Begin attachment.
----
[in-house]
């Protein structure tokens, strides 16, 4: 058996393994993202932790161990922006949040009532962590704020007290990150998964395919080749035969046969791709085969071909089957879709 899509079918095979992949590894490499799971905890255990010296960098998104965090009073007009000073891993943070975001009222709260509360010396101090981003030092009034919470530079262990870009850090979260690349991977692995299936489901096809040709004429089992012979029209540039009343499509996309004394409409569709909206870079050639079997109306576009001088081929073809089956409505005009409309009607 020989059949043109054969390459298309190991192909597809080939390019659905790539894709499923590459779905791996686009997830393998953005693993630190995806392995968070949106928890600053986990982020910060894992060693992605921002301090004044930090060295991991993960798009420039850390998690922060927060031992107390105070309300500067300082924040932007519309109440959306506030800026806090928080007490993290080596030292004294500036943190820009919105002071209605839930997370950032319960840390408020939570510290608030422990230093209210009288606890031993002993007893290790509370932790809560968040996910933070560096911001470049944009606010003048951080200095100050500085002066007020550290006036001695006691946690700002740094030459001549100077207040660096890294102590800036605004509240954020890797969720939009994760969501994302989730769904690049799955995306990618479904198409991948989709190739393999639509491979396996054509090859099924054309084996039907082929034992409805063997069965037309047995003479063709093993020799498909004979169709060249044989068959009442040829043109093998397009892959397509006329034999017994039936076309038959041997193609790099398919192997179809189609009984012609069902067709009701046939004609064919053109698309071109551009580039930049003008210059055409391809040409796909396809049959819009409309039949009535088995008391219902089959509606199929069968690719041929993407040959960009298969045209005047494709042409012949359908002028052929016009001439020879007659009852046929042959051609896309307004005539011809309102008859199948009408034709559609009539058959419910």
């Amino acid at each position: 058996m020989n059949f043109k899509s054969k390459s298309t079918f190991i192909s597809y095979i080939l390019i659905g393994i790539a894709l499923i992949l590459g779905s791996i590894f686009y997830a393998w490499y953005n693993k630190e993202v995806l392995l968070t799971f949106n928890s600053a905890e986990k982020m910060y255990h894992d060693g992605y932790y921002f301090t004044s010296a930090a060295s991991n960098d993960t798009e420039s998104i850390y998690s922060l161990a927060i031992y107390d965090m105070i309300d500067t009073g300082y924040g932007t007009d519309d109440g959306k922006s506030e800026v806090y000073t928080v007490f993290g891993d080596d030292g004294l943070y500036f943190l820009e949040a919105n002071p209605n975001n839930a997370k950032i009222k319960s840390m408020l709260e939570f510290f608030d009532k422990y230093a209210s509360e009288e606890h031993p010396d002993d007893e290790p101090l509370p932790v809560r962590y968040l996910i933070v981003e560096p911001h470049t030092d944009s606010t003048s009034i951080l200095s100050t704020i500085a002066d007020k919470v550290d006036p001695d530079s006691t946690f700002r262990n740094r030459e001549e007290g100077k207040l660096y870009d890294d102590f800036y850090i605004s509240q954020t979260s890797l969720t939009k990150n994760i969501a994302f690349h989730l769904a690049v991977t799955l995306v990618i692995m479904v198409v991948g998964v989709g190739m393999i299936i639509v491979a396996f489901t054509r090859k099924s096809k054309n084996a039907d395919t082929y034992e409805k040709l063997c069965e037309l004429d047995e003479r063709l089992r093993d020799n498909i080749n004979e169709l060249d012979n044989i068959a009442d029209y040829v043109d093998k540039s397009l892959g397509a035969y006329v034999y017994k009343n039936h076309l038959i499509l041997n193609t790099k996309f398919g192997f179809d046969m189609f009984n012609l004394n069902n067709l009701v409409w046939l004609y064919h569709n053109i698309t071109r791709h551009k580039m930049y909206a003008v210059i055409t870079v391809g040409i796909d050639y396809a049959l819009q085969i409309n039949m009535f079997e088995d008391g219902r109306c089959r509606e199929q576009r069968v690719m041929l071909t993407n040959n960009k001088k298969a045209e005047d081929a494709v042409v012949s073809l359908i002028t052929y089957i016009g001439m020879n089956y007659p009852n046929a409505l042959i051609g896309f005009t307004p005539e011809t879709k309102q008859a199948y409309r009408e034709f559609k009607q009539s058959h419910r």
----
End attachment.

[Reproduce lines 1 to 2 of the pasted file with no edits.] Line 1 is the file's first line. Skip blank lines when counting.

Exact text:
[in-house]
């Protein structure tokens, strides 16, 4: 058996393994993202932790161990922006949040009532962590704020007290990150998964395919080749035969046969791709085969071909089957879709 899509079918095979992949590894490499799971905890255990010296960098998104965090009073007009000073891993943070975001009222709260509360010396101090981003030092009034919470530079262990870009850090979260690349991977692995299936489901096809040709004429089992012979029209540039009343499509996309004394409409569709909206870079050639079997109306576009001088081929073809089956409505005009409309009607 020989059949043109054969390459298309190991192909597809080939390019659905790539894709499923590459779905791996686009997830393998953005693993630190995806392995968070949106928890600053986990982020910060894992060693992605921002301090004044930090060295991991993960798009420039850390998690922060927060031992107390105070309300500067300082924040932007519309109440959306506030800026806090928080007490993290080596030292004294500036943190820009919105002071209605839930997370950032319960840390408020939570510290608030422990230093209210009288606890031993002993007893290790509370932790809560968040996910933070560096911001470049944009606010003048951080200095100050500085002066007020550290006036001695006691946690700002740094030459001549100077207040660096890294102590800036605004509240954020890797969720939009994760969501994302989730769904690049799955995306990618479904198409991948989709190739393999639509491979396996054509090859099924054309084996039907082929034992409805063997069965037309047995003479063709093993020799498909004979169709060249044989068959009442040829043109093998397009892959397509006329034999017994039936076309038959041997193609790099398919192997179809189609009984012609069902067709009701046939004609064919053109698309071109551009580039930049003008210059055409391809040409796909396809049959819009409309039949009535088995008391219902089959509606199929069968690719041929993407040959960009298969045209005047494709042409012949359908002028052929016009001439020879007659009852046929042959051609896309307004005539011809309102008859199948009408034709559609009539058959419910």